When taking an Arrowhead stem cutting you want to make sure that the part of the plant you are cutting is healthy to help your propagation be a success. Another thing to look out for when choosing what section of the stem to cut is nodes. Nodes are stem joints where the ariel roots grow out from. They are really easy to spot on Arrowheads as they are just below each leaf on the main stem. Some nodes on an Arrowhead plant might have a small ariel root starting to grow out of it, other less mature nodes may just have a bump if you run your finger along the stem.
If you can, try to choose a section of the plant that contains a few nodes as this will help speed up the propagation process a little. The ideal number is 2-3 nodes as any more will mean your cutting requires a lot of energy to keep it alive.
Make the cut
This is the scary part of the process! Now that you’ve picked the perfect section of the stem, you need to cut it off. Use clean scissors/ shears or a knife to make a diagonal cut across the stem. This increases the surface area which helps with root growth.
Clean your shears before and after you make the cut. This avoids passing on any bacteria or pests to your other houseplants. It also gets you into the habit of cleaning your tools which is super important when handling toxic plants.
Fill up your container with fresh water
Next, you want to fill up a container with fresh water to place your Arrowhead cutting into. Make sure the water is temperate and not hot or cold as this will very quickly shock or burn your cutting which can cause it to die.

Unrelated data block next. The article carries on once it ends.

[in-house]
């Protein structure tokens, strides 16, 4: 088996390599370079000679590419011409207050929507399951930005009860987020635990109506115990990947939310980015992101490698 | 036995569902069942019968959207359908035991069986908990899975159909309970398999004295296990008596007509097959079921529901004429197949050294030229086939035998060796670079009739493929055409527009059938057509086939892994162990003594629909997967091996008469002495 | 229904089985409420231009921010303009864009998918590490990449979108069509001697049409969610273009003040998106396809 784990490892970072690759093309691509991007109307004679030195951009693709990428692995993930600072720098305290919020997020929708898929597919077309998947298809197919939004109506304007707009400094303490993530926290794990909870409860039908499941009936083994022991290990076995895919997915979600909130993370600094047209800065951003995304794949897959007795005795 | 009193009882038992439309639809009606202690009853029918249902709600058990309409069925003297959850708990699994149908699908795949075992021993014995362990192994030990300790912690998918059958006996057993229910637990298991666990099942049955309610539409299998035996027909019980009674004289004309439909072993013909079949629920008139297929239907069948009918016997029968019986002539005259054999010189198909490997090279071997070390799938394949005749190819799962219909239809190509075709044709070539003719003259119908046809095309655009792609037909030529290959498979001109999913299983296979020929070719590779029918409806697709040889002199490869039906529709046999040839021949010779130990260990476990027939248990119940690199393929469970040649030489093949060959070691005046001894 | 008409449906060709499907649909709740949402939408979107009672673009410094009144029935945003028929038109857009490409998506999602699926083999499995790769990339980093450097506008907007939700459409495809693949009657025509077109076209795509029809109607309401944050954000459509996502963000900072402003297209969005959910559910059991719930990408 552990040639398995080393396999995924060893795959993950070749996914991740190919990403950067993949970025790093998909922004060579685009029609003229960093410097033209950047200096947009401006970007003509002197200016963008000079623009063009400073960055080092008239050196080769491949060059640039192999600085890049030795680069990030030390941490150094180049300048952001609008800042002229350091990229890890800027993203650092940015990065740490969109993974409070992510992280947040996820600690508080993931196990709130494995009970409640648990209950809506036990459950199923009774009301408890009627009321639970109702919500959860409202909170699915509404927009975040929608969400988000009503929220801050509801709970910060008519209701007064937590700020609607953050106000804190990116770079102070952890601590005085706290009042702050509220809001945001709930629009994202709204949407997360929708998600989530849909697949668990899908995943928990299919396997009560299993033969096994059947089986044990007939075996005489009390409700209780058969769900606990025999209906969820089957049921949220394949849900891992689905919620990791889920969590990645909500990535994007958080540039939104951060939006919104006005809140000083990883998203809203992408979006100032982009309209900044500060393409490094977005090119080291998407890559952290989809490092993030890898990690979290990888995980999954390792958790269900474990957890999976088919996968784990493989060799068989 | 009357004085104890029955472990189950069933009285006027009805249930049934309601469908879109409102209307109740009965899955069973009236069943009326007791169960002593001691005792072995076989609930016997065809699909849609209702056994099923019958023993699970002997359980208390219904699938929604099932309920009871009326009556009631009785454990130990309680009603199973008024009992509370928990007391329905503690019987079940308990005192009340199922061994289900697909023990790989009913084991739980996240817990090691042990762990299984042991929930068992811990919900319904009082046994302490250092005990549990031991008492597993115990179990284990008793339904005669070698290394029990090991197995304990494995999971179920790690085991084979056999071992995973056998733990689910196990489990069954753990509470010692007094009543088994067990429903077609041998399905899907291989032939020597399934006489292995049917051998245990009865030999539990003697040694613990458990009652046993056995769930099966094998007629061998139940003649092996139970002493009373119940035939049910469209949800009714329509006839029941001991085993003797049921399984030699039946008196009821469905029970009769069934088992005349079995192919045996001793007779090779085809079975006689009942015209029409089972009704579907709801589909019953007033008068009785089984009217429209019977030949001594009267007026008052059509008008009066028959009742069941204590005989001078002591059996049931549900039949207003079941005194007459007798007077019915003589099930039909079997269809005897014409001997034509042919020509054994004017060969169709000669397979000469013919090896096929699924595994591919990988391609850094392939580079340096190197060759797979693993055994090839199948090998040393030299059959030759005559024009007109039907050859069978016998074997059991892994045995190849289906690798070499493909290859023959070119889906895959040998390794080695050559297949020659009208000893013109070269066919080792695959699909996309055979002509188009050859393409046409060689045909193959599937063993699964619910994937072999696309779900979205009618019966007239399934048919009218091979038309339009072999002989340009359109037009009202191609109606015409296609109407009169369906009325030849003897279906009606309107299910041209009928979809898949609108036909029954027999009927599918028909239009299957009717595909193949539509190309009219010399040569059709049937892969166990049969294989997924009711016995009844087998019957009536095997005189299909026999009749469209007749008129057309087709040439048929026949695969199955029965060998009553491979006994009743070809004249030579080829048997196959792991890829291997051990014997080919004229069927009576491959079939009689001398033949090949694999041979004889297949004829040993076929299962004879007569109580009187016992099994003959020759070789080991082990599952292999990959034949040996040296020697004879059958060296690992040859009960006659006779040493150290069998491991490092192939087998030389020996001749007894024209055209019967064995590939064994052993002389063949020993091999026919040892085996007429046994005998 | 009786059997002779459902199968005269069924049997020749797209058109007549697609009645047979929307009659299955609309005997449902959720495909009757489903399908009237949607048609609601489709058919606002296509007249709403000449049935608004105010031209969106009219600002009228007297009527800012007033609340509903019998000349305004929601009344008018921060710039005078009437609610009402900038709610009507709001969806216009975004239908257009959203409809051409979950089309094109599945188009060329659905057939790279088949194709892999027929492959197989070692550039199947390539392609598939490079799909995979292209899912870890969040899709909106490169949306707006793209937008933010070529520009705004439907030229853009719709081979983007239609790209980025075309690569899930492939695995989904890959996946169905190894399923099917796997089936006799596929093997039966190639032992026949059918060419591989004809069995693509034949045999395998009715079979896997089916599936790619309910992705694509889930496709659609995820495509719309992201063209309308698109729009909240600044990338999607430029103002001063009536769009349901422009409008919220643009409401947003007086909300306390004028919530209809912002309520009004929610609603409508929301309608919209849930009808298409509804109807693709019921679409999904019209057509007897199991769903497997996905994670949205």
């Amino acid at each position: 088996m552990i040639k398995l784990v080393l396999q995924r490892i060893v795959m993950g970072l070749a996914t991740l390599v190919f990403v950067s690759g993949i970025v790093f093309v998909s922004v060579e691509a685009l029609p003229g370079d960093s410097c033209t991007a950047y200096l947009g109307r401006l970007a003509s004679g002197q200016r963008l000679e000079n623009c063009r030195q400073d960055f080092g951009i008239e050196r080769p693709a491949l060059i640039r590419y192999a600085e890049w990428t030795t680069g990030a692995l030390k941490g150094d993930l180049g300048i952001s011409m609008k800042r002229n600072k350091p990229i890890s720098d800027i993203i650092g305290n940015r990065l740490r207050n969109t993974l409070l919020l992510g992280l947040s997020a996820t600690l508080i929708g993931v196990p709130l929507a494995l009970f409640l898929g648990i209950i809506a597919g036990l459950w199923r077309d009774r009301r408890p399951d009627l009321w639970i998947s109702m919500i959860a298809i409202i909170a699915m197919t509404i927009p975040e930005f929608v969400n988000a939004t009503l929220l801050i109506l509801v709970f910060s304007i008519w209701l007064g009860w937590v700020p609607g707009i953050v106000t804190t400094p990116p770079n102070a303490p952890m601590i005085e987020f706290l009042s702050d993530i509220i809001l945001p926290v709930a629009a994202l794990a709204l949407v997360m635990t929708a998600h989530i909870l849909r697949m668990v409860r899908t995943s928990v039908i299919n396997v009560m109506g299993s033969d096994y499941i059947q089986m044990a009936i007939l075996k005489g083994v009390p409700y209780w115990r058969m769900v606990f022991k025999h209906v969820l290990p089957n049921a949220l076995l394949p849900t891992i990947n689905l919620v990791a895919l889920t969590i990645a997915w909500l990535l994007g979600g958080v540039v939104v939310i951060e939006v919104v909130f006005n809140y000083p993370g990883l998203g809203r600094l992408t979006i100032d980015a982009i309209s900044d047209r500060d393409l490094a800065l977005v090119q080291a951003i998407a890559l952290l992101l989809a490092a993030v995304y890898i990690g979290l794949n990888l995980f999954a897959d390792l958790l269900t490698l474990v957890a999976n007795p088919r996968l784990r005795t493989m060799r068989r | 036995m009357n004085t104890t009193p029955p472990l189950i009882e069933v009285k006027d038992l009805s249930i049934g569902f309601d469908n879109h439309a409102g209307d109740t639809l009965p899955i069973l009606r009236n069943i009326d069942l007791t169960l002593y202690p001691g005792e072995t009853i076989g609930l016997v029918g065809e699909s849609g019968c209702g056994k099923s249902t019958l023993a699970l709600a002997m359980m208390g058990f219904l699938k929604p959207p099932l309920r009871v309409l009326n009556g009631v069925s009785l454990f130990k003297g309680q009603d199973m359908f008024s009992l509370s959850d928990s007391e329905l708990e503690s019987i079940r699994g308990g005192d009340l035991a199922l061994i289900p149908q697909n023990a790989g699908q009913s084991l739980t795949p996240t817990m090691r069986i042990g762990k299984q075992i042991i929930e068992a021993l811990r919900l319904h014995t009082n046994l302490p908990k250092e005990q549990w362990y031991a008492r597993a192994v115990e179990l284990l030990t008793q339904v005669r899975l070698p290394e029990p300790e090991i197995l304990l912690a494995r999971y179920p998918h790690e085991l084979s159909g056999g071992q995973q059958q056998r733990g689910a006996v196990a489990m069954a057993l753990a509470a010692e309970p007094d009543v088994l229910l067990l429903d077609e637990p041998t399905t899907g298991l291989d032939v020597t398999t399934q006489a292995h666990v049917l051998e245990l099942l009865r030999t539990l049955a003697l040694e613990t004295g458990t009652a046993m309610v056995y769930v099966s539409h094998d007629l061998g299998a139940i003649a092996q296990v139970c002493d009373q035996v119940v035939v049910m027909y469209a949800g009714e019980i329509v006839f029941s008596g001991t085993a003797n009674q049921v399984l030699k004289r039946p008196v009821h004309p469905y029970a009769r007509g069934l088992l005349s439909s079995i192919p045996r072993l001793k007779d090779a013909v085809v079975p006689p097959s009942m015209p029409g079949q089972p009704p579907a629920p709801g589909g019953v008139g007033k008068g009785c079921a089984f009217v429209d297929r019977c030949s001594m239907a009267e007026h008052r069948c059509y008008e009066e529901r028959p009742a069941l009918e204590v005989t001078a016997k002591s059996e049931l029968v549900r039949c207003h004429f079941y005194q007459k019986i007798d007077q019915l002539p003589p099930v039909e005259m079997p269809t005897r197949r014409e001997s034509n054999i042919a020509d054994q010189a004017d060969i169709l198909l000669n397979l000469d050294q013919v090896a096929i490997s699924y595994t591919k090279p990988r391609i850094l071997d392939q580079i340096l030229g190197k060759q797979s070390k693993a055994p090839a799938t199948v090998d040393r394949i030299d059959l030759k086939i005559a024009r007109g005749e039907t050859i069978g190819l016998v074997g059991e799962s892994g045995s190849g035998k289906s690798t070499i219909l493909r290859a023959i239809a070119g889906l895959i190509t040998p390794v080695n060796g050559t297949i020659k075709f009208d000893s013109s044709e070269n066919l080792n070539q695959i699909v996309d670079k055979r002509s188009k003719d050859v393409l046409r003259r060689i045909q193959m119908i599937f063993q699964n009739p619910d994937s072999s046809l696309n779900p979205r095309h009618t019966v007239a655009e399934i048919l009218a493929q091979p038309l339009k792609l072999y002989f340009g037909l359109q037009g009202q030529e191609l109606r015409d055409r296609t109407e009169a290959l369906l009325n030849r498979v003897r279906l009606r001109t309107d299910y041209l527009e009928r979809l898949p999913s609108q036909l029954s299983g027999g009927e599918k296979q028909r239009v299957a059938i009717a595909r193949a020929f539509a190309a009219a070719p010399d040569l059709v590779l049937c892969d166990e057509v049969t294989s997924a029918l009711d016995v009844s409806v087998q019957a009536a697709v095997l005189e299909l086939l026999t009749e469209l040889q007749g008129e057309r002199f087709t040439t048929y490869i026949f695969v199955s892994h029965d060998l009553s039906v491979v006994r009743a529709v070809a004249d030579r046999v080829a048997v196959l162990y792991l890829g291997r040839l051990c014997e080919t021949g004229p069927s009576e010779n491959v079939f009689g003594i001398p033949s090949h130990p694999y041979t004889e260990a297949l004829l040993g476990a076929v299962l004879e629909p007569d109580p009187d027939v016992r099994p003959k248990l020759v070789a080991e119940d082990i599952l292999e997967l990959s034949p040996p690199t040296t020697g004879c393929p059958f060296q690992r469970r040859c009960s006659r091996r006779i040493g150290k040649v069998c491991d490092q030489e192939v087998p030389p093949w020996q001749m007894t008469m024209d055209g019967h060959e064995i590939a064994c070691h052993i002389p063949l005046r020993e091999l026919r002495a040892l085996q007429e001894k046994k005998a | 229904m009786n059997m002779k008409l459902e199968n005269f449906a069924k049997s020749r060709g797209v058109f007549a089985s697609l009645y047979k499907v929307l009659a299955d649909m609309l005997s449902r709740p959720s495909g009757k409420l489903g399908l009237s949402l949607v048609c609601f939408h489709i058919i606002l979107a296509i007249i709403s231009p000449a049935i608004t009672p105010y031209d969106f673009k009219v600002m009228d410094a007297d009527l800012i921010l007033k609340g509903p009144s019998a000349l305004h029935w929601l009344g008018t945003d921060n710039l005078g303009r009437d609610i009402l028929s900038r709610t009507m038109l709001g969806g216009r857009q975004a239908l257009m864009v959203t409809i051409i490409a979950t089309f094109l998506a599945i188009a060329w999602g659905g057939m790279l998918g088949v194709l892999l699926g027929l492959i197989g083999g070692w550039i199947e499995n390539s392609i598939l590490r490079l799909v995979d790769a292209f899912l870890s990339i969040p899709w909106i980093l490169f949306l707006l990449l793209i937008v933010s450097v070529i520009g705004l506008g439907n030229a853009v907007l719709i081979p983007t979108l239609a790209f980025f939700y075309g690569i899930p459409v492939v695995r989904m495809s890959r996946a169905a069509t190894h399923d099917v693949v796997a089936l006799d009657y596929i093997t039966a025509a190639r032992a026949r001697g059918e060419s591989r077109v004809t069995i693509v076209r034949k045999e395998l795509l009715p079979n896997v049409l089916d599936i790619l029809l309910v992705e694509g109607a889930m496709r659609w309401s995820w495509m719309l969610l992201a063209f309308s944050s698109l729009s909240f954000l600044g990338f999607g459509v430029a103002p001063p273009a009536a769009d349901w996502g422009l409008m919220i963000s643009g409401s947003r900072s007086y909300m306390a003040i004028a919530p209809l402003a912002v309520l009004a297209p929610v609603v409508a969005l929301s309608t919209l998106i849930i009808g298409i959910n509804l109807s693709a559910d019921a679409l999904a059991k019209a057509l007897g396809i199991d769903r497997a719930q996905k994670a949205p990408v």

Place your Arrowhead cutting in water
Make sure that the node(s) on the stem cutting is sat in the water so that the roots will start to grow out from there. Try to only submerge the part of the plant that needs to be in the water. Placing too much of the cutting in water for weeks on end increases the risk of leaf rot which will harm your chances of a successful propagation.
Place your cutting in bright but indirect sunlight. Intense light will damage and burn your Arrowhead cutting. Too little light however will mean root growth is very very slow.
Change out the water regularly
This is one of the most important steps in the propagation process and can often be forgotten. You might think that your hard work is over once you’ve cut the stem and put it in water but now you need to make sure that the water doesn’t stagnant. Switching it out every couple of days will help to keep it free.
This is the point at which Arrowhead propagation can get a little boring. There is nothing left to do other than change out the water and wait for roots to grow. Don’t worry if this process takes several weeks or months as that is totally normal! Arrowhead propagation is very unpredictable and depends on a lot of things so just make sure your cutting is healthy and you should start to see new roots soon.
Plant your Arrowhead cuttings into potting mix
Once the roots on your Arrowhead cutting have matured and are about 10 centimetres long, you can pot your cutting into soil. You want your cuttings to be this long as Arrowheads are vertical growing plants so need strong stable roots to support this growth. When propagating other lower or hanging plants, the roots won’t need to be this long before you pot them in soil.